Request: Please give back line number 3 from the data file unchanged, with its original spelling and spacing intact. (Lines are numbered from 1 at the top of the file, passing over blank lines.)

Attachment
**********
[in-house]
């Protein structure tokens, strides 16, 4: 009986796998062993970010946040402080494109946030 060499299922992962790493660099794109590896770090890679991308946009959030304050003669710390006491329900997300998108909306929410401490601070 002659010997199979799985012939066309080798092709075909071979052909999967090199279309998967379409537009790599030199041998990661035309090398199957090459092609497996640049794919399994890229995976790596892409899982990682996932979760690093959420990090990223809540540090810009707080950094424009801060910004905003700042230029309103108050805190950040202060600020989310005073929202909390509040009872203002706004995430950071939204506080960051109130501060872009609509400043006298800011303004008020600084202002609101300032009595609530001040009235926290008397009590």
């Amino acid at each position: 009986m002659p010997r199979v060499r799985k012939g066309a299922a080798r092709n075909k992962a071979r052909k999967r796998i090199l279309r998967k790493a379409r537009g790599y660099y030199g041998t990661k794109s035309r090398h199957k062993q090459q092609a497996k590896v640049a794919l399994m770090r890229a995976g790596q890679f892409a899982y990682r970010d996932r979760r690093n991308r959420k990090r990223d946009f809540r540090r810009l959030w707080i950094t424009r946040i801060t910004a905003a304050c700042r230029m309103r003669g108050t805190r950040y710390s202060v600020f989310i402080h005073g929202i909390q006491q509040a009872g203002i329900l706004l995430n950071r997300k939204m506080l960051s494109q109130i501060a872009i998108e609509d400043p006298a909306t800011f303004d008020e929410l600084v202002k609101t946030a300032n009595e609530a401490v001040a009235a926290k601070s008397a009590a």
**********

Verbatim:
């Amino acid at each position: 009986m002659p010997r199979v060499r799985k012939g066309a299922a080798r092709n075909k992962a071979r052909k999967r796998i090199l279309r998967k790493a379409r537009g790599y660099y030199g041998t990661k794109s035309r090398h199957k062993q090459q092609a497996k590896v640049a794919l399994m770090r890229a995976g790596q890679f892409a899982y990682r970010d996932r979760r690093n991308r959420k990090r990223d946009f809540r540090r810009l959030w707080i950094t424009r946040i801060t910004a905003a304050c700042r230029m309103r003669g108050t805190r950040y710390s202060v600020f989310i402080h005073g929202i909390q006491q509040a009872g203002i329900l706004l995430n950071r997300k939204m506080l960051s494109q109130i501060a872009i998108e609509d400043p006298a909306t800011f303004d008020e929410l600084v202002k609101t946030a300032n009595e609530a401490v001040a009235a926290k601070s008397a009590a």